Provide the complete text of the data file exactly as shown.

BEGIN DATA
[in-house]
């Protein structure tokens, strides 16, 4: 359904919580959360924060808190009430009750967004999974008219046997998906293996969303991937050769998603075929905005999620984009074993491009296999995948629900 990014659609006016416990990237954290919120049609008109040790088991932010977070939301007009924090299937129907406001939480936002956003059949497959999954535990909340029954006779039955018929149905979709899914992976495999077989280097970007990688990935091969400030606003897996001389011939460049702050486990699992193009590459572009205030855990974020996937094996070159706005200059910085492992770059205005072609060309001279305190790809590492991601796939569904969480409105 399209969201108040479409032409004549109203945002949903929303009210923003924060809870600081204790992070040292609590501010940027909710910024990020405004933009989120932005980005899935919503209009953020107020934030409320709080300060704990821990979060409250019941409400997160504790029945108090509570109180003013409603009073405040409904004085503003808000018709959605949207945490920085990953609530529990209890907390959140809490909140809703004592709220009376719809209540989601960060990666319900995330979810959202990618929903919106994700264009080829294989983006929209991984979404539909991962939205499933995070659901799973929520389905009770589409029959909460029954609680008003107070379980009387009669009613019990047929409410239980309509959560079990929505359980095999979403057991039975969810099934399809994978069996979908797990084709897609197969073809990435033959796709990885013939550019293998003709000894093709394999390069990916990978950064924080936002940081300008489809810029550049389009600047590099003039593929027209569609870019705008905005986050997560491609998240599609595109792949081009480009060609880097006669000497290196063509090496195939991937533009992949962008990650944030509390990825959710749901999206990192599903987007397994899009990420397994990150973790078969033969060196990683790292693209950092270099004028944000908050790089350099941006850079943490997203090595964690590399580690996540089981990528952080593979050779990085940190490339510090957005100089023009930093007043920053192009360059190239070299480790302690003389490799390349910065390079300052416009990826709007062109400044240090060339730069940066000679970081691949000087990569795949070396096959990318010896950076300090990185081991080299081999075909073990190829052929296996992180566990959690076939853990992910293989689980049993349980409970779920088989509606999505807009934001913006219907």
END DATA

[in-house]
């Protein structure tokens, strides 16, 4: 359904919580959360924060808190009430009750967004999974008219046997998906293996969303991937050769998603075929905005999620984009074993491009296999995948629900 990014659609006016416990990237954290919120049609008109040790088991932010977070939301007009924090299937129907406001939480936002956003059949497959999954535990909340029954006779039955018929149905979709899914992976495999077989280097970007990688990935091969400030606003897996001389011939460049702050486990699992193009590459572009205030855990974020996937094996070159706005200059910085492992770059205005072609060309001279305190790809590492991601796939569904969480409105 399209969201108040479409032409004549109203945002949903929303009210923003924060809870600081204790992070040292609590501010940027909710910024990020405004933009989120932005980005899935919503209009953020107020934030409320709080300060704990821990979060409250019941409400997160504790029945108090509570109180003013409603009073405040409904004085503003808000018709959605949207945490920085990953609530529990209890907390959140809490909140809703004592709220009376719809209540989601960060990666319900995330979810959202990618929903919106994700264009080829294989983006929209991984979404539909991962939205499933995070659901799973929520389905009770589409029959909460029954609680008003107070379980009387009669009613019990047929409410239980309509959560079990929505359980095999979403057991039975969810099934399809994978069996979908797990084709897609197969073809990435033959796709990885013939550019293998003709000894093709394999390069990916990978950064924080936002940081300008489809810029550049389009600047590099003039593929027209569609870019705008905005986050997560491609998240599609595109792949081009480009060609880097006669000497290196063509090496195939991937533009992949962008990650944030509390990825959710749901999206990192599903987007397994899009990420397994990150973790078969033969060196990683790292693209950092270099004028944000908050790089350099941006850079943490997203090595964690590399580690996540089981990528952080593979050779990085940190490339510090957005100089023009930093007043920053192009360059190239070299480790302690003389490799390349910065390079300052416009990826709007062109400044240090060339730069940066000679970081691949000087990569795949070396096959990318010896950076300090990185081991080299081999075909073990190829052929296996992180566990959690076939853990992910293989689980049993349980409970779920088989509606999505807009934001913006219907």